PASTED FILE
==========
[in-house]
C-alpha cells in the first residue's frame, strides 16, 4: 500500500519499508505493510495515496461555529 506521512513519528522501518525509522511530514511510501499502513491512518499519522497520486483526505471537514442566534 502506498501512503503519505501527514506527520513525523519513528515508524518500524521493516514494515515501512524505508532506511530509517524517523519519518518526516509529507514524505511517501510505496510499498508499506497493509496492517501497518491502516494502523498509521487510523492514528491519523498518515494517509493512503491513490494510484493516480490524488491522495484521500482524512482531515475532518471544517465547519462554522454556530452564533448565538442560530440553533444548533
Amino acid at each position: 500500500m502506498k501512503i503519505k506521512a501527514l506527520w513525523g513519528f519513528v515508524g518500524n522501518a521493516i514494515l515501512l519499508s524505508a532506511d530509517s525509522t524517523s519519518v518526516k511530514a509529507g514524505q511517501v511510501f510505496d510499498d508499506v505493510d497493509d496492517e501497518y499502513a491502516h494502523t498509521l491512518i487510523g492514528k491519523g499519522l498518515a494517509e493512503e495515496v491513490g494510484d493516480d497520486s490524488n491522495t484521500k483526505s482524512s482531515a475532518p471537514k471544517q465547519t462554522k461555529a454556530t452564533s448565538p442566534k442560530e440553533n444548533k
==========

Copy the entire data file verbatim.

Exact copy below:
[in-house]
C-alpha cells in the first residue's frame, strides 16, 4: 500500500519499508505493510495515496461555529 506521512513519528522501518525509522511530514511510501499502513491512518499519522497520486483526505471537514442566534 502506498501512503503519505501527514506527520513525523519513528515508524518500524521493516514494515515501512524505508532506511530509517524517523519519518518526516509529507514524505511517501510505496510499498508499506497493509496492517501497518491502516494502523498509521487510523492514528491519523498518515494517509493512503491513490494510484493516480490524488491522495484521500482524512482531515475532518471544517465547519462554522454556530452564533448565538442560530440553533444548533
Amino acid at each position: 500500500m502506498k501512503i503519505k506521512a501527514l506527520w513525523g513519528f519513528v515508524g518500524n522501518a521493516i514494515l515501512l519499508s524505508a532506511d530509517s525509522t524517523s519519518v518526516k511530514a509529507g514524505q511517501v511510501f510505496d510499498d508499506v505493510d497493509d496492517e501497518y499502513a491502516h494502523t498509521l491512518i487510523g492514528k491519523g499519522l498518515a494517509e493512503e495515496v491513490g494510484d493516480d497520486s490524488n491522495t484521500k483526505s482524512s482531515a475532518p471537514k471544517q465547519t462554522k461555529a454556530t452564533s448565538p442566534k442560530e440553533n444548533k